Poladarium is a cool tear-off calendar that’s great for Polaroid enthusiasts looking for daily inspiration:
Every day this calendar reveals a new Polaroid photo, each with its own little story. In this way, you will discover little jewels from both well-known photographers and newcomers throughout the whole year. On the front of each calendar page there is a Polaroid, on the back there is a short description of the background to the photo and information about the photographer.
Next time you’re on vacation and find yourself without a camera, try checking the mini-bar in your hotel room. Ace Hotel has announced that the mini-bar in each of their guest rooms will be stock with a refurbished Polaroid camera and limited edition packs of Ace Hotel branded Impossible Project B&W instant film. If you don’t plan on staying at any of their hotels, you can also purchase the branded kits through their website for $150 each.
Want to see how instant film for Polaroid cameras is made? How It’s Made recently paid a visit to The Impossible Project‘s factory in the Netherlands (purchased from Polaroid a few years ago) to give us a neat behind-the-scenes look at the processes that go into making the popular film.
“Don’t undertake a project,” an oft-quoted Land maxim goes, “unless it is manifestly important and nearly impossible.” The SX-70 was both.
Did you know that “SX-70″ was actually the codeword used by Land a quarter century before the SX-70 camera for his first instant film camera project? It was his 70th Special eXperiment (Land was a Harvard dropout and prolific inventor, inventing the first synthetic material capable of polarizing light when he was just 19-years-old!)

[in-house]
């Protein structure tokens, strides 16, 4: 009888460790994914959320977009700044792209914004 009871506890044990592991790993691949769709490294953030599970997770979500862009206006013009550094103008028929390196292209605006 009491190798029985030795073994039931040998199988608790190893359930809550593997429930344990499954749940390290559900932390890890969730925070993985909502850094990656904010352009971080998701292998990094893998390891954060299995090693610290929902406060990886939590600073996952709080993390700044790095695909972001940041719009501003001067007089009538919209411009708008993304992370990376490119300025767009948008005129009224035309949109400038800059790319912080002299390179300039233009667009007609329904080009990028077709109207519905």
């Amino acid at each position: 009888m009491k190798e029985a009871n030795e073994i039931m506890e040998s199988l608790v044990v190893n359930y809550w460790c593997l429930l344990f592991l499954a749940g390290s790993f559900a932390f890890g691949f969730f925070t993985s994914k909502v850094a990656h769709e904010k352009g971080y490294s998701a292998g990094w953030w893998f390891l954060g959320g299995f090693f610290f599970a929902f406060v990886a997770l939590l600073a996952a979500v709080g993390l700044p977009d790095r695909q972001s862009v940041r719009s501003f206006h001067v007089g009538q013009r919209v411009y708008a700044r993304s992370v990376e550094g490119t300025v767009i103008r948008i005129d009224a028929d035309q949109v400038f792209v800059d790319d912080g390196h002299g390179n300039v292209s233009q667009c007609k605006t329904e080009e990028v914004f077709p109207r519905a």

It’s a pretty lengthy piece, but a must-read for any Polaroid lover.
Needed a Polaroid picture for a project I’m working on, so I purchased a Polaroid One Step camera for $15 off a guy on Craigslist and a pack of Polaroid 600 film that expired back in 2003 for $26 with shipping from eBay. I was a bit concerned that the film wouldn’t work anymore, but found that the battery in the film pack still had some juice and that the film still developed, though the upper corners of the image are messed up.
Expired 600 film is selling for up to $50 to $60 a pack (10 photos) on eBay these days, even though new Impossible film for 600 cameras costs $24. You can also buy unexpired performance-guaranteed 600 film for about $5 a shot in bulk. Seems like a lot of Polaroid lovers are still snatching up Polaroid film while they still can.
Etsy seller Mariko Carandang sells handmade jewelry, and one of her products is this small treasure locket that’s meant to look a little like the Polaroid SX-70.
The treasure locket is perfect for those of us who find and get attached to small objects that get lost in the bottom of a pocket or handbag, but don’t quite fit in a wallet. It will keep those trifling but meaningful objects close to you at all times. You can use it to carry a tiny photograph or a good luck charm. Keep a scroll of paper with your favorite quote on it– a quote you mean to live by.